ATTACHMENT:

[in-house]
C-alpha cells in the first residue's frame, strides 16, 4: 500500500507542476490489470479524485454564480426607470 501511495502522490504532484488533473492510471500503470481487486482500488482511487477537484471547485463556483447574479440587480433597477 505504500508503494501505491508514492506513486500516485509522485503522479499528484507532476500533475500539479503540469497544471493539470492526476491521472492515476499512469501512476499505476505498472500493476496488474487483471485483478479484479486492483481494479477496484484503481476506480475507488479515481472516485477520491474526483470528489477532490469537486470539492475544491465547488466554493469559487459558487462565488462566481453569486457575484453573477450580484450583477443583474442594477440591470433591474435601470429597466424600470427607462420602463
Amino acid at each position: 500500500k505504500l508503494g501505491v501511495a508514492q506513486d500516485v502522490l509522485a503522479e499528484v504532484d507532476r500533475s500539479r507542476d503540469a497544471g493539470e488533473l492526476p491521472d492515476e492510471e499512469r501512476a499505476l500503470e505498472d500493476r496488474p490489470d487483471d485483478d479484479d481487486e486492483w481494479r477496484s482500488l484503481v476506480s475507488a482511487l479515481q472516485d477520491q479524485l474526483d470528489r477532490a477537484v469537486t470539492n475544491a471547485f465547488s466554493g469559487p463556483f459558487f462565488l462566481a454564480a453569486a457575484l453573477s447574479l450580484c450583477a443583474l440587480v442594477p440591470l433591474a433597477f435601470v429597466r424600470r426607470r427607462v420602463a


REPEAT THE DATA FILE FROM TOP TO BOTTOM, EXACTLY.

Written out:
[in-house]
C-alpha cells in the first residue's frame, strides 16, 4: 500500500507542476490489470479524485454564480426607470 501511495502522490504532484488533473492510471500503470481487486482500488482511487477537484471547485463556483447574479440587480433597477 505504500508503494501505491508514492506513486500516485509522485503522479499528484507532476500533475500539479503540469497544471493539470492526476491521472492515476499512469501512476499505476505498472500493476496488474487483471485483478479484479486492483481494479477496484484503481476506480475507488479515481472516485477520491474526483470528489477532490469537486470539492475544491465547488466554493469559487459558487462565488462566481453569486457575484453573477450580484450583477443583474442594477440591470433591474435601470429597466424600470427607462420602463
Amino acid at each position: 500500500k505504500l508503494g501505491v501511495a508514492q506513486d500516485v502522490l509522485a503522479e499528484v504532484d507532476r500533475s500539479r507542476d503540469a497544471g493539470e488533473l492526476p491521472d492515476e492510471e499512469r501512476a499505476l500503470e505498472d500493476r496488474p490489470d487483471d485483478d479484479d481487486e486492483w481494479r477496484s482500488l484503481v476506480s475507488a482511487l479515481q472516485d477520491q479524485l474526483d470528489r477532490a477537484v469537486t470539492n475544491a471547485f465547488s466554493g469559487p463556483f459558487f462565488l462566481a454564480a453569486a457575484l453573477s447574479l450580484c450583477a443583474l440587480v442594477p440591470l433591474a433597477f435601470v429597466r424600470r426607470r427607462v420602463a